Rewriting and Letting Go
However, the heroism is not rewarded. Sibyl, instead, is sued by the state for voluntary manslaughter. The story is told from Sibyl’s daughter’s point of view. The narration is candid, raw, and surprisingly touching. I was surprised that the author was male who was writing about one of the oldest professions in the world.
In an interview with Amazon, Bohjalian tells of the pain of rewriting and why he doesn’t read his books after publication.
There certainly is a finality in a book, of not being able to change anything once it has been printed, unlike a Web post that can be updated or taken down. Books are forever.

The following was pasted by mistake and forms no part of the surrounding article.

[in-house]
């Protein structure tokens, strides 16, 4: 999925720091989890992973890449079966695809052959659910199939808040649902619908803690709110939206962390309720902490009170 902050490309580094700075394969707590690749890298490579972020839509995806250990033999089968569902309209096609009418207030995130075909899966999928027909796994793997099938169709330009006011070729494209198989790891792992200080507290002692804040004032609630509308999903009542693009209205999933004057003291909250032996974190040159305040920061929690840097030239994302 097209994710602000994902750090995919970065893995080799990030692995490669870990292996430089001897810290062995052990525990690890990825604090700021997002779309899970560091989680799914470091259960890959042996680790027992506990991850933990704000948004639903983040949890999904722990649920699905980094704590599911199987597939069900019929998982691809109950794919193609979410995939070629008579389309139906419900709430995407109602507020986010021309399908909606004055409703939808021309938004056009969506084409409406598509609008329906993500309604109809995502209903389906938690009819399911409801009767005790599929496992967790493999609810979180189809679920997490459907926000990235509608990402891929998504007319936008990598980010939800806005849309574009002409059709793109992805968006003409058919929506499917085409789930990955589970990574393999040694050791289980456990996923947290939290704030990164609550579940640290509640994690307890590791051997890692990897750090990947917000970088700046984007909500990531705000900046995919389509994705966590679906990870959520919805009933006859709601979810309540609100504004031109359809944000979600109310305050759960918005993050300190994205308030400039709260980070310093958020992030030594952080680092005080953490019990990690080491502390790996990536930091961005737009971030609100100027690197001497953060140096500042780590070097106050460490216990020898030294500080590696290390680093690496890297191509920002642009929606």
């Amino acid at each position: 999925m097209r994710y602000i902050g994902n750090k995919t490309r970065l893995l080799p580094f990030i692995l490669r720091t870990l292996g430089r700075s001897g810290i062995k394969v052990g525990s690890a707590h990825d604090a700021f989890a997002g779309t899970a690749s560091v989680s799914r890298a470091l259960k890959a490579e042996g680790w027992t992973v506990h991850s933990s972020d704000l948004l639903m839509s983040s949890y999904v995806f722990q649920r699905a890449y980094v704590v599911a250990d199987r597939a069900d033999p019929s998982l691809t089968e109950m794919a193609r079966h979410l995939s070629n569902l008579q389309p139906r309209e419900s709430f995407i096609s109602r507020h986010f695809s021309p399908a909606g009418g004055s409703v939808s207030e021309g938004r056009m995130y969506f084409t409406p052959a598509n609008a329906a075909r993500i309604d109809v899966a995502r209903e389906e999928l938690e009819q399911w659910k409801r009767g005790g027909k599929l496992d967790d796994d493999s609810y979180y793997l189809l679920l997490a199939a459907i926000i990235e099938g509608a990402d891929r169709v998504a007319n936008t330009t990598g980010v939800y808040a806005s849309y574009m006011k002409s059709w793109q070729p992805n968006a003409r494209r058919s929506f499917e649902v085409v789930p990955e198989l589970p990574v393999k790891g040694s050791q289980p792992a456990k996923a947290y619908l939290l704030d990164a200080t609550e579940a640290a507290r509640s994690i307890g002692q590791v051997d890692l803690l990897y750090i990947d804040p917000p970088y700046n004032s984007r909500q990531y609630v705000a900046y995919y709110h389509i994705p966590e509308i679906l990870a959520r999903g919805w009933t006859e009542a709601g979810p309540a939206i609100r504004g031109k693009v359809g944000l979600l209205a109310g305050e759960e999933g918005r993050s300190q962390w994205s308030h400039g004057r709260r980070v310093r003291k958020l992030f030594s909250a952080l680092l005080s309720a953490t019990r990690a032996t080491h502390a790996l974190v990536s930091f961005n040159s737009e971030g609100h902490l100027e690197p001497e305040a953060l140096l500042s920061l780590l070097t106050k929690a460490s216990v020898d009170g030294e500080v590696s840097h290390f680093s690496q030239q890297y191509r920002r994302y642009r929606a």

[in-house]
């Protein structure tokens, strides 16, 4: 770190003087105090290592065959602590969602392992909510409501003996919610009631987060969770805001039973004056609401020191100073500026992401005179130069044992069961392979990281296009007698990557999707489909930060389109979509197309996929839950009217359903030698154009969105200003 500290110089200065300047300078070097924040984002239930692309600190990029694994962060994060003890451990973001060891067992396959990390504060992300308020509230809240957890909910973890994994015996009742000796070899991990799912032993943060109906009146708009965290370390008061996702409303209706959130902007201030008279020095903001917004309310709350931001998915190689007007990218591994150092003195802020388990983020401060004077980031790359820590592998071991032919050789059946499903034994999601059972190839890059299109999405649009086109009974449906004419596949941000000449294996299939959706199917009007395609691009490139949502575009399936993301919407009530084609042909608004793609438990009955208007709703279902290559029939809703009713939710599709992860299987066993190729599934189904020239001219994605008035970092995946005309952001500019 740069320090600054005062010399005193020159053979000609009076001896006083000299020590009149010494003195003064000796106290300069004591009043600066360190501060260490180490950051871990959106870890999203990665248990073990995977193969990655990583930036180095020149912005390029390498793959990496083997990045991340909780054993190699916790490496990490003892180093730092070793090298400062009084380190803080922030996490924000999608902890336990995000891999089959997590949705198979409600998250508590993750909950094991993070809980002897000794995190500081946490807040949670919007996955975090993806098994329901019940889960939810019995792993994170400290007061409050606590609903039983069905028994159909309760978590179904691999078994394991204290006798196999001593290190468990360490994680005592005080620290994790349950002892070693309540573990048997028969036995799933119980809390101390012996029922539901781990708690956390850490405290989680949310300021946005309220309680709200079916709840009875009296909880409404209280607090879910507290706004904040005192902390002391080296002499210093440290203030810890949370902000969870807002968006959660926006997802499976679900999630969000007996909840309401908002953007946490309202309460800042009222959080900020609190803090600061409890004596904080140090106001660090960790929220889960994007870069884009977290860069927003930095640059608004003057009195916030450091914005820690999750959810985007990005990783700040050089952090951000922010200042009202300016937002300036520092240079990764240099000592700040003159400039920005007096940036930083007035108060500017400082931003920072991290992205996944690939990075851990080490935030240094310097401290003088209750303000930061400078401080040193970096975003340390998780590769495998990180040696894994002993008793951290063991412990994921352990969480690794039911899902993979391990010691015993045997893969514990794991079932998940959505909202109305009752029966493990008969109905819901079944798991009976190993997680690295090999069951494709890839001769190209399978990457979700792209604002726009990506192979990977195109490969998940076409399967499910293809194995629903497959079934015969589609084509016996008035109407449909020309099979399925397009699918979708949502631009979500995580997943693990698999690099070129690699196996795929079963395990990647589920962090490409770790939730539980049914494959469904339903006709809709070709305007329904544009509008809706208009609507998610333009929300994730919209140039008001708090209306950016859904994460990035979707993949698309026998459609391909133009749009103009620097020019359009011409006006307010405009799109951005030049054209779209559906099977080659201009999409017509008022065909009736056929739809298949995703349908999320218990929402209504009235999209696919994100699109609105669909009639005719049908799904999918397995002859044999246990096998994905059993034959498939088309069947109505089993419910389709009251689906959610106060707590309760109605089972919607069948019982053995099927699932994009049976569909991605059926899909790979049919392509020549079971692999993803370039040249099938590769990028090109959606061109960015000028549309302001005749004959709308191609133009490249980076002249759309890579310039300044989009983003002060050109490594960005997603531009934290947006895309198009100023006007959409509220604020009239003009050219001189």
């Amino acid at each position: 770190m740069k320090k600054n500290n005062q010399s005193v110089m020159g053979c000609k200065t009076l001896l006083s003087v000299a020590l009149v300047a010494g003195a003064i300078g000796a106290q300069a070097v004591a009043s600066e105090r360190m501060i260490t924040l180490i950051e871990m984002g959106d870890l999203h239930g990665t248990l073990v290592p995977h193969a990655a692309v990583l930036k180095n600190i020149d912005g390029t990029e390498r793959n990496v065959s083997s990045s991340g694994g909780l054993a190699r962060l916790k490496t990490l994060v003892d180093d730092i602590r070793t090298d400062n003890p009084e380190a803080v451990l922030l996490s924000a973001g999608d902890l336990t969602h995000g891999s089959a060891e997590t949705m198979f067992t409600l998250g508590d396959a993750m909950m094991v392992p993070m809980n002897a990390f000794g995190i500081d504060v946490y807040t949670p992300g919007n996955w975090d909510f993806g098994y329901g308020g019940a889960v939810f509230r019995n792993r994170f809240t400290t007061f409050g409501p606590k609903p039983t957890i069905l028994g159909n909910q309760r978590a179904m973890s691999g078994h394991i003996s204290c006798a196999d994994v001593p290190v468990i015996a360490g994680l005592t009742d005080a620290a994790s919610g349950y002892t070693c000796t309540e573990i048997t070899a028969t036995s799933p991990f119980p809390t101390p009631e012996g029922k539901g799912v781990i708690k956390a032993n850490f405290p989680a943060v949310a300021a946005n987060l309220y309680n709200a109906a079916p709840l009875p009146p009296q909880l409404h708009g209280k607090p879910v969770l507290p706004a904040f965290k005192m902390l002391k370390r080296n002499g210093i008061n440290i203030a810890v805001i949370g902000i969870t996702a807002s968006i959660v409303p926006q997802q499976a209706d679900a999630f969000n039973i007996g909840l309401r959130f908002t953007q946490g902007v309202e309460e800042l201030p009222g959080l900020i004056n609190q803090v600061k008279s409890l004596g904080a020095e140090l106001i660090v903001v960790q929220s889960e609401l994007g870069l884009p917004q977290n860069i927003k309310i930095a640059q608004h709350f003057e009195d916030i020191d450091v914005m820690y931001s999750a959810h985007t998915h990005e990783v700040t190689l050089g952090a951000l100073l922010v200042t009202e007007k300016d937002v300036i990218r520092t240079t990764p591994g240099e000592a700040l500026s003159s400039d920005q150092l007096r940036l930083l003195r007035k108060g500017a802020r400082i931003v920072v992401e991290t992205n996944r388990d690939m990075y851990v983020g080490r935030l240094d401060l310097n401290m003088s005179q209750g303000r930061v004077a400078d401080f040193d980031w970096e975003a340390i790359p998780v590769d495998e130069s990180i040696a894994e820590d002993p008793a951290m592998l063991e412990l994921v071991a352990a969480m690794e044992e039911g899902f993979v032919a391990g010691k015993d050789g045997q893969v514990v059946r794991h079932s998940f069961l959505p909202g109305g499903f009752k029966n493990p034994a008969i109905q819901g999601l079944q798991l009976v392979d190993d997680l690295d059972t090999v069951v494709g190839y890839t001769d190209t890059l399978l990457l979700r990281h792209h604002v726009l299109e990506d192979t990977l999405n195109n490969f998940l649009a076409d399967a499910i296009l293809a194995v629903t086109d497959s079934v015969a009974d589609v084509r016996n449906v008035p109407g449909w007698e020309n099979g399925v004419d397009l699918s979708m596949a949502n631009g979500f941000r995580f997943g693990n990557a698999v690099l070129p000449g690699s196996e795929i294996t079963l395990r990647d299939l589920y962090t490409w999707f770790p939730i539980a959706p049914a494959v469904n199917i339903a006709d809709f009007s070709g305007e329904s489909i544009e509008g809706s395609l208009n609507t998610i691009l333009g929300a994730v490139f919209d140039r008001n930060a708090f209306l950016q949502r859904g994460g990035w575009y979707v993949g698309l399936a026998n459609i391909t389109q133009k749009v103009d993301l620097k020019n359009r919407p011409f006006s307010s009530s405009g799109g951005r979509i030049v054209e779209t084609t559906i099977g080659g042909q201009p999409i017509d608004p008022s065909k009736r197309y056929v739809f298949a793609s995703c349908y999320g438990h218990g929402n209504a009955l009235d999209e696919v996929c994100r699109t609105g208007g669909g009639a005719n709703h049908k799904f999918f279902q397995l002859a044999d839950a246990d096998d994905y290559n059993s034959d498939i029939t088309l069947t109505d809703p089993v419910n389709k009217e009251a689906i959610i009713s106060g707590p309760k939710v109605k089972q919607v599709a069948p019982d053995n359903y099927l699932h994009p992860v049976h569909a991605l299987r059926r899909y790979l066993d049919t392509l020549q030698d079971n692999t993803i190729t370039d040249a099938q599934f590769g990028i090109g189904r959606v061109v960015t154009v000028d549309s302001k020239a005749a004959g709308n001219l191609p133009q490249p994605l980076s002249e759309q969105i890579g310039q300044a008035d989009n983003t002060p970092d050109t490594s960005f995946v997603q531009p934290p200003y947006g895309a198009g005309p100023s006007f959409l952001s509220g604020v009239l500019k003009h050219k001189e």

Anything is better than wondering (yet again) whether a particular metaphor for the color of blood is sufficiently precise; whether an exchange between two of the characters is plausible; or whether the opening is powerful or the ending is satisfying or why anyone who doesn’t share my last name would ever bother to read my new book.
I get this way whenever I finish a novel.
The truth is, I have never reread any of my books once they are between hard covers. It’s too painful.
Read more in Chris Bohjalian’s AmazonConnect blog.